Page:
A great exercise that will both increase the strength of your core and help relieve back pain is performed with an ab wheel. You can lie on your back with your feet in the wheel. Then, pull the wheel up to your butt with your legs and left your hips off the ground. Perform this exercise for 10-20 reps, three to four times each week and you’ll reduce pain and even completely eliminate back pain.

  1. Improve Your Posture

Good posture reduces compression on your back and the wear and tear on your spine. Redistributing your weight evenly throughout your body requires a strong core. As you strengthen your abs and core muscles, you will naturally sit and stand with improved posture.

  1. Better Sports Performance

Just about every sport relies on your core muscles. To produce force in your arms and legs, the energy starts in your core. To build ab strength and stabilize your core, do exercises that involve Bosu Balls or balance boards, or use weight machines that target core muscles. Anything that puts your body into an environment that requires both the upper and lower abs to engage together and requires balance will strengthen the core and give you improved sports performance for running, jumping, throwing, or swinging movements.

  1. Reduce Your Waist Circumference

Having a large waist circumference is a known marker of long-term health risks. As you strengthen your abs and core to develop the six-pack abs, your waistline will also shrink reducing health risks and improving appearance.

Best Ab Exercises Using Simple Equipment

If you’re a gym rat or have a bunch of exercise equipment in your home, the following list of 9 ab workouts will help you develop those dreamy six-pack abs and experience the health benefits of a stronger core:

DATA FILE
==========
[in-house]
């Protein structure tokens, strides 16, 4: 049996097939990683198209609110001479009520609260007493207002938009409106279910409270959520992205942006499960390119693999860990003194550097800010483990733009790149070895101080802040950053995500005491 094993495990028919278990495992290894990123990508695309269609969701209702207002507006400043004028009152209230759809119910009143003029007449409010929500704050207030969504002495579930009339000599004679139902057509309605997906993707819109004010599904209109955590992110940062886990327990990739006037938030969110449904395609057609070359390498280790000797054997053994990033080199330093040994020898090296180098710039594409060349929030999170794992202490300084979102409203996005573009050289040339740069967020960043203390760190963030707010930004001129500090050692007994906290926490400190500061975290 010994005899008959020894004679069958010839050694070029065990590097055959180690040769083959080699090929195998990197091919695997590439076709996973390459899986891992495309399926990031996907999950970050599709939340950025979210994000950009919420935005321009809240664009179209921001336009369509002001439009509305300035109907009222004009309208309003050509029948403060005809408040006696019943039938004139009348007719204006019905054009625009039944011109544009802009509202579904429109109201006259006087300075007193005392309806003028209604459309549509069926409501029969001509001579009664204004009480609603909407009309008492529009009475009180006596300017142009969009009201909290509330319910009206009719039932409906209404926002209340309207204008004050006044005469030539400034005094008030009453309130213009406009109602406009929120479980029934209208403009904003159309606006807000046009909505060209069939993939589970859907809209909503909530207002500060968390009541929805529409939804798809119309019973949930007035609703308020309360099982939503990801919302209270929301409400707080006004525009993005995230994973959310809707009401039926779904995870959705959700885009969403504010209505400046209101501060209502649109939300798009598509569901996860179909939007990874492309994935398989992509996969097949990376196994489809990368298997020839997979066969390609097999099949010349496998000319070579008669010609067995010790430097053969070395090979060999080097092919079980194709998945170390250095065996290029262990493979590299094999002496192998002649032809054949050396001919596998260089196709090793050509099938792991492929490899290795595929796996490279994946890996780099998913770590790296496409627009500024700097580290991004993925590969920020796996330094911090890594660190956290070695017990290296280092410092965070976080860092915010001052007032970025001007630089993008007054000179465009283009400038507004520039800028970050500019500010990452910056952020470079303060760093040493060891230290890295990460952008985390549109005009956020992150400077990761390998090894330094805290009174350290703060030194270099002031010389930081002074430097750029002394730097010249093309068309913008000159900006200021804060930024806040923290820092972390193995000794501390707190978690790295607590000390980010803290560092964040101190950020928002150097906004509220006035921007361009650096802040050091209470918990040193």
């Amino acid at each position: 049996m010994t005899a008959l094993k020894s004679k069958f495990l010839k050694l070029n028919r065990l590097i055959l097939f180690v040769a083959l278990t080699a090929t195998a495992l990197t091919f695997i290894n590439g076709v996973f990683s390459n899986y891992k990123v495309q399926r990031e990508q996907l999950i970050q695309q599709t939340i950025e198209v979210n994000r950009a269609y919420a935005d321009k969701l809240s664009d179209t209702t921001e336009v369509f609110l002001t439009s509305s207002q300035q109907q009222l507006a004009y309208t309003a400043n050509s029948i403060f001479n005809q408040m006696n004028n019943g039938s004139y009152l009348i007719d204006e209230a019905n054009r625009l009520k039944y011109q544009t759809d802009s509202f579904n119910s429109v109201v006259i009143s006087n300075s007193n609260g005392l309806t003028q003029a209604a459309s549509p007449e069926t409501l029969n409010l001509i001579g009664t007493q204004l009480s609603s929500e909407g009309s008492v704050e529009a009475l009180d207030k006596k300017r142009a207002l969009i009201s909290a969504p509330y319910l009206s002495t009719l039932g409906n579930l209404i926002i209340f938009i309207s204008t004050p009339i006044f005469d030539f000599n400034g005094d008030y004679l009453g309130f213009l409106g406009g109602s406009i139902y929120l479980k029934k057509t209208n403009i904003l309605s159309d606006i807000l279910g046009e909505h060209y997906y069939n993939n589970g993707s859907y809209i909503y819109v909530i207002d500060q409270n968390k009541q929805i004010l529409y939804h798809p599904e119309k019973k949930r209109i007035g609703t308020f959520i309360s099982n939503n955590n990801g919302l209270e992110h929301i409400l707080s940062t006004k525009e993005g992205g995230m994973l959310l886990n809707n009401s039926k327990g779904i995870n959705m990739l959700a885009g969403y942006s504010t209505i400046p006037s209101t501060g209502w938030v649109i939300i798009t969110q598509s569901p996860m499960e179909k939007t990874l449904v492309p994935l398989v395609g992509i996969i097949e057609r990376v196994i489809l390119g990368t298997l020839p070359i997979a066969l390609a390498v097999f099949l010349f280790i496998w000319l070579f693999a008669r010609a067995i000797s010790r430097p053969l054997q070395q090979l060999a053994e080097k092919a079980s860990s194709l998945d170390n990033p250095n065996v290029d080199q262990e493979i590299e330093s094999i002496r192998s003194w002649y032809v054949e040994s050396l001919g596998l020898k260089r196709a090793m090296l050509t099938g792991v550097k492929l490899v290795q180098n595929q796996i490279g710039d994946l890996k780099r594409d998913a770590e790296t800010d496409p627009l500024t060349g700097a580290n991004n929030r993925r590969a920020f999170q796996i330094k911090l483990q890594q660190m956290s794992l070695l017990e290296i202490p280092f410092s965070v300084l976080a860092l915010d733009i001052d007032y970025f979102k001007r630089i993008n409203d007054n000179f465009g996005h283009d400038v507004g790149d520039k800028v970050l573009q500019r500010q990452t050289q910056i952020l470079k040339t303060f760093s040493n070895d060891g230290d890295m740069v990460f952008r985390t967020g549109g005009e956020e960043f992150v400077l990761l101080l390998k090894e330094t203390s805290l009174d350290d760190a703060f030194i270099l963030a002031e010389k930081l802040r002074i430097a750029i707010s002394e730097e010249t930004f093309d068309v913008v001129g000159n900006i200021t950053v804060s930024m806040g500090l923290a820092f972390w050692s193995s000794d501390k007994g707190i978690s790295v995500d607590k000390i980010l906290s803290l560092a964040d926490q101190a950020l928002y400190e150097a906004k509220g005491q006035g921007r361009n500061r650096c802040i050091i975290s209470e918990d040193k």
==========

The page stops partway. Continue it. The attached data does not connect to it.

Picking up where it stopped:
Ab Wheel Roll

Using an ab wheel is a simple and effective way to target your abdominal muscles. Hold the ab wheel in your hands and get down on the floor on your knees. Place one hand on either side of the wheel. Push forward so your wheel rolls and keep your abdominals tight. Move forward until you can’t hold the form any longer. Then roll back to the starting position. Repeat this move as many times as you can while maintaining perfect form, and stop when you can’t hold that form any longer [2].

Barbell Roll

Don’t have an ab wheel? You can perform the same move with a barbell. Put 5 to 10-pound plates on the bar. Get into position just like you would with the ab wheel, knees on the floor and sitting behind the bar. Push the bar forward and keep your ab muscles engaged and tight while you reach forward until your hips start to sag and you lose form. Then roll back to the starting position. Repeat until you can’t hold perfect form any longer.

Crunches with a Swiss Ball

Lie over a swiss ball so your lower back is supported with the ball. Your feet should be about shoulder-width apart and flat on the floor in front of the ball. Place your hands behind your ears and tuck your chin down. Do a crunch; curl your body upward using your abdominals until you’re sitting up, then lower yourself back down and repeat for as many reps as you can.

Medicine Ball with a Russian Twist

Sit on the floor with knees bent and hold a medicine ball with both hands. Extend your arms out in front of you, then twist your body quickly to the right, then twist back to the center, then twist to the left.